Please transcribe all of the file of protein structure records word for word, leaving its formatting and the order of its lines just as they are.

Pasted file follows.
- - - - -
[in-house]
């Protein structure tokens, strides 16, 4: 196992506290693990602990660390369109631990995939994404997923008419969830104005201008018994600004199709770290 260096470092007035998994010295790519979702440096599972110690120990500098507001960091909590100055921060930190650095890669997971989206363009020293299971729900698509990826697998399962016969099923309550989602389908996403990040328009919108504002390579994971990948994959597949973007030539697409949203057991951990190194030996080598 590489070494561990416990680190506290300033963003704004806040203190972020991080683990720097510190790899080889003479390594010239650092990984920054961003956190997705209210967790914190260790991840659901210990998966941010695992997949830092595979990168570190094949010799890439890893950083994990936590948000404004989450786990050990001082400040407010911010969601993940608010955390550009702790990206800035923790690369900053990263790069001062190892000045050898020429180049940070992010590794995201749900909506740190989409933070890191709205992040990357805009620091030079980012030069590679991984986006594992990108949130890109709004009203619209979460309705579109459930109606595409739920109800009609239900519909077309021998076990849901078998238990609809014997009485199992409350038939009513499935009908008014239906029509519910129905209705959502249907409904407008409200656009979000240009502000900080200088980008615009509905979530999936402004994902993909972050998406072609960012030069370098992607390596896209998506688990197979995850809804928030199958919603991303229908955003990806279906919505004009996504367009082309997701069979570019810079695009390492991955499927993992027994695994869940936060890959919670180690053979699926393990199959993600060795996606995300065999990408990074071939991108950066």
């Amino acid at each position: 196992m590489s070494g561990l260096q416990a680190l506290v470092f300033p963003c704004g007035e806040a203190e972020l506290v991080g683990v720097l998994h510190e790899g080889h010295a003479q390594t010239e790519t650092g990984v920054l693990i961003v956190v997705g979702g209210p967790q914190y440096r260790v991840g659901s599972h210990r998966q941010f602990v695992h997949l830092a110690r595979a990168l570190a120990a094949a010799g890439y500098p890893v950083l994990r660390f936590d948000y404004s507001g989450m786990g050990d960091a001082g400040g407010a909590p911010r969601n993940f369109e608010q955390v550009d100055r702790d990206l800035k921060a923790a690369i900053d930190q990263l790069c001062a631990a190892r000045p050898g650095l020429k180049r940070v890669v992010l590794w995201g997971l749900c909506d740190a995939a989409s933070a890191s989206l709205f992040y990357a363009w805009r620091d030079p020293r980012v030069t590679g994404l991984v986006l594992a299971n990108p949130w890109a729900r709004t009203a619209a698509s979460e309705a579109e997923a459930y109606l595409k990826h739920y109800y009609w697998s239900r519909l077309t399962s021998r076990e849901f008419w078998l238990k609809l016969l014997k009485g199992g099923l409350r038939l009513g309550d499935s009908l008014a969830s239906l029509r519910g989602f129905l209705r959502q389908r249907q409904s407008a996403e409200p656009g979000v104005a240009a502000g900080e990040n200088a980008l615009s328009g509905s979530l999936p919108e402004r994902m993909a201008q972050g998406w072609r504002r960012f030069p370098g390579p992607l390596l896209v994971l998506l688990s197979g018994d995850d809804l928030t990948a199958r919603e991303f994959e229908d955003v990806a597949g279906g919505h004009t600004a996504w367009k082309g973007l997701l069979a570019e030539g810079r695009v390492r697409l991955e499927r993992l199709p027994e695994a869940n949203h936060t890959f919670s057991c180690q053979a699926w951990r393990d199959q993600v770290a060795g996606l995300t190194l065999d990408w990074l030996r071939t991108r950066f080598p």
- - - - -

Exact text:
[in-house]
């Protein structure tokens, strides 16, 4: 196992506290693990602990660390369109631990995939994404997923008419969830104005201008018994600004199709770290 260096470092007035998994010295790519979702440096599972110690120990500098507001960091909590100055921060930190650095890669997971989206363009020293299971729900698509990826697998399962016969099923309550989602389908996403990040328009919108504002390579994971990948994959597949973007030539697409949203057991951990190194030996080598 590489070494561990416990680190506290300033963003704004806040203190972020991080683990720097510190790899080889003479390594010239650092990984920054961003956190997705209210967790914190260790991840659901210990998966941010695992997949830092595979990168570190094949010799890439890893950083994990936590948000404004989450786990050990001082400040407010911010969601993940608010955390550009702790990206800035923790690369900053990263790069001062190892000045050898020429180049940070992010590794995201749900909506740190989409933070890191709205992040990357805009620091030079980012030069590679991984986006594992990108949130890109709004009203619209979460309705579109459930109606595409739920109800009609239900519909077309021998076990849901078998238990609809014997009485199992409350038939009513499935009908008014239906029509519910129905209705959502249907409904407008409200656009979000240009502000900080200088980008615009509905979530999936402004994902993909972050998406072609960012030069370098992607390596896209998506688990197979995850809804928030199958919603991303229908955003990806279906919505004009996504367009082309997701069979570019810079695009390492991955499927993992027994695994869940936060890959919670180690053979699926393990199959993600060795996606995300065999990408990074071939991108950066």
């Amino acid at each position: 196992m590489s070494g561990l260096q416990a680190l506290v470092f300033p963003c704004g007035e806040a203190e972020l506290v991080g683990v720097l998994h510190e790899g080889h010295a003479q390594t010239e790519t650092g990984v920054l693990i961003v956190v997705g979702g209210p967790q914190y440096r260790v991840g659901s599972h210990r998966q941010f602990v695992h997949l830092a110690r595979a990168l570190a120990a094949a010799g890439y500098p890893v950083l994990r660390f936590d948000y404004s507001g989450m786990g050990d960091a001082g400040g407010a909590p911010r969601n993940f369109e608010q955390v550009d100055r702790d990206l800035k921060a923790a690369i900053d930190q990263l790069c001062a631990a190892r000045p050898g650095l020429k180049r940070v890669v992010l590794w995201g997971l749900c909506d740190a995939a989409s933070a890191s989206l709205f992040y990357a363009w805009r620091d030079p020293r980012v030069t590679g994404l991984v986006l594992a299971n990108p949130w890109a729900r709004t009203a619209a698509s979460e309705a579109e997923a459930y109606l595409k990826h739920y109800y009609w697998s239900r519909l077309t399962s021998r076990e849901f008419w078998l238990k609809l016969l014997k009485g199992g099923l409350r038939l009513g309550d499935s009908l008014a969830s239906l029509r519910g989602f129905l209705r959502q389908r249907q409904s407008a996403e409200p656009g979000v104005a240009a502000g900080e990040n200088a980008l615009s328009g509905s979530l999936p919108e402004r994902m993909a201008q972050g998406w072609r504002r960012f030069p370098g390579p992607l390596l896209v994971l998506l688990s197979g018994d995850d809804l928030t990948a199958r919603e991303f994959e229908d955003v990806a597949g279906g919505h004009t600004a996504w367009k082309g973007l997701l069979a570019e030539g810079r695009v390492r697409l991955e499927r993992l199709p027994e695994a869940n949203h936060t890959f919670s057991c180690q053979a699926w951990r393990d199959q993600v770290a060795g996606l995300t190194l065999d990408w990074l030996r071939t991108r950066f080598p």